Photos reveal undiscovered features of Hadrian's Wall

Researchers have been poring over more than 30,000 photos taken over the past 60 years for hints to the real nature of Hadrian's Wall. So far, the study has revealed "2,700 previously unrecorded historic features."

"Remarkable" Roman settlement found in Cumbria

Workers laying a sewer pipeline near Penrith, England have discovered the remains of a "remarkable" Roman settlement complete with cobbled streets and timber houses. The village may have been part of the local fort and used for housing soldiers' families.

Coverup masks reason for demise of the Mary Rose

A new study presents the theory that Henry VIII's flagship the Mary Rose was sunk by a French cannonball, a fact that was covered up to save the image of the English Navy.

Sewer construction unearths Roman and medieval settlements in Cumbria

Sewer construction near Penrith in northern England has uncovered a Roman settlement a mere meter beneath the soil. The project has also unearthed several medieval buildings, including a rare Grubenhauser. (photos)

Worshipful Company of Glovers of London catalogue online

The Worshipful Company of Glovers of London, formed 700 years ago to "upkeep the standards of glove-making in the City" has gone modern with an online catalogue of its collection.

Great Bath gets a bath

The Great Bath at the city of Bath, England's famous Roman Baths, is being given a cleaning to remove a buildup of sludge and algae. (photo)

Cistercians in Yorkshire Project

The Cistercians in Yorkshire Project, a UK£50 million UK-wide digitalization program, is "designed to enable the learning materials and resources currently contained in galleries, communities, libraries, museums, universities and other centres of excellence, to be directly accessible to homes and communities via the internet."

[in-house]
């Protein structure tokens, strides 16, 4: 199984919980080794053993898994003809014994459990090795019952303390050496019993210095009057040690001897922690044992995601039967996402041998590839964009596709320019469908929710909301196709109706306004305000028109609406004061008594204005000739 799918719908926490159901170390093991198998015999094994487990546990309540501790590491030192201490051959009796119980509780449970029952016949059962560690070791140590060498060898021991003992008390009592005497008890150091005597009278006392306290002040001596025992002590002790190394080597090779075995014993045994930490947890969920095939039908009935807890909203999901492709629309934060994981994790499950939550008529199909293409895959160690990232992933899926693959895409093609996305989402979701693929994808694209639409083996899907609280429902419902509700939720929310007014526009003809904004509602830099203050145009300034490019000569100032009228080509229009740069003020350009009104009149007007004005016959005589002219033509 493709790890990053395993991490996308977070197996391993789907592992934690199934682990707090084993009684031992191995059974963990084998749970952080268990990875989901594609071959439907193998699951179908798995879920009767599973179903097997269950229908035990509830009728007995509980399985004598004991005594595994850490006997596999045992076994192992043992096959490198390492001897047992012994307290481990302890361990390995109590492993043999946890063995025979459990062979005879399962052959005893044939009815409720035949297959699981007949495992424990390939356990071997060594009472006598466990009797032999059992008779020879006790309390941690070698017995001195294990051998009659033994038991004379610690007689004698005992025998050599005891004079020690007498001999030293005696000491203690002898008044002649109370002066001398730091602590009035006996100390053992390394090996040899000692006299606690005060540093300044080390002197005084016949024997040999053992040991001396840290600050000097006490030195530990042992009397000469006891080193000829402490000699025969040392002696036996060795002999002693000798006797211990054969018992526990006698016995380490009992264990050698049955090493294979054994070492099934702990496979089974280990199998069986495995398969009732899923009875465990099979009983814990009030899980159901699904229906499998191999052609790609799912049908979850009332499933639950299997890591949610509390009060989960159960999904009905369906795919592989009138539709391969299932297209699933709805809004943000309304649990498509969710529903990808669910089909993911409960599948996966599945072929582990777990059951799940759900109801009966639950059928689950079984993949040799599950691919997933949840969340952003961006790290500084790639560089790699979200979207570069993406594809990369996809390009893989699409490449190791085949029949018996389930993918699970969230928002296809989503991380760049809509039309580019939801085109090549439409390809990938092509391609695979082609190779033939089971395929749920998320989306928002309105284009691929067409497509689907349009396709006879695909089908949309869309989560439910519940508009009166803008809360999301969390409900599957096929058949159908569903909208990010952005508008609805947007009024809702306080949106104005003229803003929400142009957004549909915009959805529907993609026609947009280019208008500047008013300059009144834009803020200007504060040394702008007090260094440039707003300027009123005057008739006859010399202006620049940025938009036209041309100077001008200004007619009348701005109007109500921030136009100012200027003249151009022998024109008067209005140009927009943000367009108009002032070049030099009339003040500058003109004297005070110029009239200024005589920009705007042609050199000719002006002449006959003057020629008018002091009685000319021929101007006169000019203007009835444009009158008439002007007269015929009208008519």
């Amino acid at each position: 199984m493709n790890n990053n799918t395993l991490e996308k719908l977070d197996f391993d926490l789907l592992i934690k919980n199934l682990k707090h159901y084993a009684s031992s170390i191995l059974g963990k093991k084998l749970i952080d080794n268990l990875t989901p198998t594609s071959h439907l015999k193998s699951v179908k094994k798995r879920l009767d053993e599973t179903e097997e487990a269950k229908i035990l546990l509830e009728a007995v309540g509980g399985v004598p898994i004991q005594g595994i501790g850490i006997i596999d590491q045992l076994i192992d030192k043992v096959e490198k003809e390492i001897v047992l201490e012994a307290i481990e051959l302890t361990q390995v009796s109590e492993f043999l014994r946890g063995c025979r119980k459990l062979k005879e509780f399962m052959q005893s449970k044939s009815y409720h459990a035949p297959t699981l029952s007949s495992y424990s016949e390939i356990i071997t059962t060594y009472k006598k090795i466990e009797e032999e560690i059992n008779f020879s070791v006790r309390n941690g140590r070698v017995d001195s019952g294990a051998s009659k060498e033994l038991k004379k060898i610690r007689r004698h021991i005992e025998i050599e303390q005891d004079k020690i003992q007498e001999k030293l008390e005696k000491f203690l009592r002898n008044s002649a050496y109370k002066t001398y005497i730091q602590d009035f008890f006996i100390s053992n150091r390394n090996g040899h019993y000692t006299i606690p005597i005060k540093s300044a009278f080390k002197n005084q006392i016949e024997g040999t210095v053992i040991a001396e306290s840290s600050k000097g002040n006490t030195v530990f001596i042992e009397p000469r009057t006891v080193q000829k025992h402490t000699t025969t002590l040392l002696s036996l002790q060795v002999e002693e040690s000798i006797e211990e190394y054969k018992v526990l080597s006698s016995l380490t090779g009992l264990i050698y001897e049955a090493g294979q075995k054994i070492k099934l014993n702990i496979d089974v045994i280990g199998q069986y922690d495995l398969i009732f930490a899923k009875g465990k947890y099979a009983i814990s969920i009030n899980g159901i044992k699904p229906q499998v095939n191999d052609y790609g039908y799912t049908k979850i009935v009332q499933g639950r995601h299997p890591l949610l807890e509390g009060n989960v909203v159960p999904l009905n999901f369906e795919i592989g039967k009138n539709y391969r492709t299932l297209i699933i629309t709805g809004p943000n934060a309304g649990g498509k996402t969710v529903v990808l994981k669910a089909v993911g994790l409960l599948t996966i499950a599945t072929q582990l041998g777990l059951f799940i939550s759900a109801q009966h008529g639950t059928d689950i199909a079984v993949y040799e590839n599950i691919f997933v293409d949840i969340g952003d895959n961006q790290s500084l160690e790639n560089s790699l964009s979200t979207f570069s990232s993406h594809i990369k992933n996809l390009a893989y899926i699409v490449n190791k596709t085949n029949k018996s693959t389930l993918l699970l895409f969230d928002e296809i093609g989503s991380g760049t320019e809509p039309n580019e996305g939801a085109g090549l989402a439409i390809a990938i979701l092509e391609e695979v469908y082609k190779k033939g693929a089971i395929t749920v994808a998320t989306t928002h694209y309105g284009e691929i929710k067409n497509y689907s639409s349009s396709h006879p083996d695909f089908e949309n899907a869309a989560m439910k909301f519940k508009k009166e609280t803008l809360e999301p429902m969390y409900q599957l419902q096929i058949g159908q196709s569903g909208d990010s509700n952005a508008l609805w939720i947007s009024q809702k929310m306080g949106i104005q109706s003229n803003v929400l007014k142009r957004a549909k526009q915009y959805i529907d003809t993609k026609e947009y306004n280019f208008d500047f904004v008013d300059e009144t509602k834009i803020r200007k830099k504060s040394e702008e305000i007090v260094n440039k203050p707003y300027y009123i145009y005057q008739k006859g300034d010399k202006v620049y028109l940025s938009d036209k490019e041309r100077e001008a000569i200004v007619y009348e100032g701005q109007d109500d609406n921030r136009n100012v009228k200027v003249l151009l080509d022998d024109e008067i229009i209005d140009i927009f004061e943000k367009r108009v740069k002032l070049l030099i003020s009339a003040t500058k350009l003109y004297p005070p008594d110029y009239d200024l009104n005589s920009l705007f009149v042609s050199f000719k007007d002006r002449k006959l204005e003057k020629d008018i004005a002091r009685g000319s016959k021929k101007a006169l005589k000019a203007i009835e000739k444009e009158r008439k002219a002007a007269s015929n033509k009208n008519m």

14th century silver mount discovered in County Durham, England

A metal detector hobbyist has discovered a 14th century silver mount, believed to have been used "as a decorative item on leather clothes," near Barnard Castle, County Durham, England. (photo)

Latin to be banned in official British documents

Classical scholars in Great Britain are appalled by the recent decision by some local councils to ban the use of Latin words and phrases from official documents. The bureaucrats say that Latin is no longer widely understood.

The lost art of hedge-laying returns to England

The art of hedge-laying pre-dates Roman Britain, a fact documented by Julius Caesar who wrote in 55 BCE, "It was fashioned of slender trees, bent over so that many branches came out along the length...so that it could not be penetrated or even seen through." Modern life has been hard on the hedges, but new interest may save the ancient craft.

"1066: the Movie" awaiting release

1066: the Movie, a film starring Gary Daniels and Martin Klebba, was scheduled for release in September 2008, but has yet to hit theaters. The website includes production information, a blog, a gallery and a really great poster.

Gold ring may have belonged to Norman royalty

British metal detector enthusiast Peter Beasley was intrigued recently when he pulled a heavy gold ring from the ground near Petersfield, England. Now experts believe that the ring may have belonged to Robert, the eldest son of William the Conquerer. (photo)

Monty Python YouTube Channel

Learn all about the legend of King Arthur, the story of Brian, how to avoid killer rabbits, and even the Meaning of Life on the official Monty Python channel on YouTube.

Archaeologists continue to search for Hull's ancient friary

Archaeologists working on an excavation in the town of Hull, Yorkshire, are delighted to have discovered the medieval Humber Gate, but are still looking for the elusive Carmelite friary, built in the town in the late 1290's.

Looking for St. Edmunds

A high-tech survey is underway with hopes of learning more about Suffolk, England's ancient shrine to St. Edmund. The geophysical survey will look for traces of the "outline of vanished workshops, storerooms and refectories - the evidence of an extinct way of life" in the abbey ruins in Bury St Edmunds.